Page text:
Schlesselman's family said Tuesday that it was unlikely he was seriously planning an attack, even though he expressed hatred for blacks. A high school dropout who was unsuccessful finding work, he often spent time on the computer, his 16-year-old sister, Kayla said. She said she often argued with him about his racial beliefs, and he would say things like "Obama would make the world suffer."
He hated his tiny Delta hometown of Helena-West Helena because it was predominantly black, she said.
"He just believes that he's the master race," she said. "He would just say things like 'white power' and 'Sieg Heil' and 'Heil Hitler.'"
His father, Mike, also doubted the plot was serious. "I think it's just a lot of talk. He would never do something like this," he said.
Cowart worked at a grocery store in Bells for about a year, according to Scotty Runions, 54, who supervised him. Runions said Cowart was preoccupied with computers and bagged groceries at the store until about May 2007, before moving to Texas.
"The guy I saw on TV last night was not the same person that I knew, and I saw him about a month ago," Runions said. "This is something he's created in the past month - that's not the young man that we know."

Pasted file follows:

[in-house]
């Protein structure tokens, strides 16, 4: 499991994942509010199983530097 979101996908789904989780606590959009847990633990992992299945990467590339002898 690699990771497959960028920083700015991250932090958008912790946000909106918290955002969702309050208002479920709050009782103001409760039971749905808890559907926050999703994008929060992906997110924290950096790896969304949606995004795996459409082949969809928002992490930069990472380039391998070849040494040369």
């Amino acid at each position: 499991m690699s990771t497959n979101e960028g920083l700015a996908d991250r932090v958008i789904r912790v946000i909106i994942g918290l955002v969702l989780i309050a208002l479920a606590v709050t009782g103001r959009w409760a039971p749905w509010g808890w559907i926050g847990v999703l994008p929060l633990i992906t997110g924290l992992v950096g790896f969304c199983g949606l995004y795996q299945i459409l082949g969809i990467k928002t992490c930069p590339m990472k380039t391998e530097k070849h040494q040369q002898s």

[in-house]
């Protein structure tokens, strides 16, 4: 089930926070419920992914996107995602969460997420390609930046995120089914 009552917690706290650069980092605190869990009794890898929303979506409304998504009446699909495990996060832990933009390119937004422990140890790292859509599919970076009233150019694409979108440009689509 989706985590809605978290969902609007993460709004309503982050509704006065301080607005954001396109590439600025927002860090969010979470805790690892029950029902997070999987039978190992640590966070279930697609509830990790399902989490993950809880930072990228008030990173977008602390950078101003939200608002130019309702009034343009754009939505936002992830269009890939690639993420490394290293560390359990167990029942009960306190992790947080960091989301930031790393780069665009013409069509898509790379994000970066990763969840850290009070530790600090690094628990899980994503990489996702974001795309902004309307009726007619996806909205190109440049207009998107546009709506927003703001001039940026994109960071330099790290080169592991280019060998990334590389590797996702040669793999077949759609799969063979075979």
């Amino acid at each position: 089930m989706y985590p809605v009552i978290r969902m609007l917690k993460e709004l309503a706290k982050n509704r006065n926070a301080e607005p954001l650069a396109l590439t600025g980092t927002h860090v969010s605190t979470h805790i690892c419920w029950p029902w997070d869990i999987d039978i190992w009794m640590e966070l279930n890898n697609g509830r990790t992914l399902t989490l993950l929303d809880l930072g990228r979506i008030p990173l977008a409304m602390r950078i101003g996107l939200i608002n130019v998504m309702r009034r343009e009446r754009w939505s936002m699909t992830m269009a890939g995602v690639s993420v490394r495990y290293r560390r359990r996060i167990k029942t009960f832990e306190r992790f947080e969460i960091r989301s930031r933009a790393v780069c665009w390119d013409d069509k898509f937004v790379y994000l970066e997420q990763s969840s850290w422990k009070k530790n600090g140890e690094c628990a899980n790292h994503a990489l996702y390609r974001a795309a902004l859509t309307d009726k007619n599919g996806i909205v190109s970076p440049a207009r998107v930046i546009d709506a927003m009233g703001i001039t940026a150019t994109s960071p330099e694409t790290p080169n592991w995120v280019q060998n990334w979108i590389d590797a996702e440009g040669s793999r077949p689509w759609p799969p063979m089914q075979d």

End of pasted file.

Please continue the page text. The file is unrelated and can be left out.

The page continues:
The Southern Poverty Law Center traced Cowart to the Supreme White Alliance, a skinhead hate group organized this spring that describes itself on its Web site as a "Club based on Racial beliefs. and for those of you who don't know what that means, we are in fact Racist's."
But the link doesn't appear strong, and the group apparently kicked him out earlier this year. A post on the alliance's Web site accused the law center of lying about the extent of its connection with Cowart, but acknowledged that "one of the two young men was in fact a probate earlier this year but was ousted."
The group's leader on Tuesday condemned the plot and denied that Cowart had been a part of his "club," but nevertheless said he was resigning as its president over negative publicity the case generated.
"We don't go out and start trouble. We are more like a social club. We just hang out," Steve Edwards of Central City, Ky., told The Associated Press.
Potok, the law center's intelligence director, said Cowart is shown in a photograph of an April alliance gathering to commemorate Hitler's birthday.
"The chances are excellent he was booted out when he was in the news in a way that didn't reflect wonderfully on them," Potok said.
Attorneys for Cowart and Schesselman haven't commented, but Schlesselman's sister said Tuesday she spoke with him after the charges were made public. "He said he's sorry about everything he's done," she said.
The plot was the third high-profile incident involving death threats against Obama in the last three months.
Raymond Hunter Geisel, 22, has pleaded not guilty to charges he threatened to assassinate Obama and President Bush. Authorities said Geisel kept an arsenal of weaponry and military gear and made the threats while attending a training class to become a bail bondsman.
A group of men who sparked fears of an assassination plot against Obama during the Democratic Party's presidential convention in Denver in August. Authorities said the men had guns and bulletproof vests and made racist threats against Obama, but were high on methamphetamine and posed no true danger.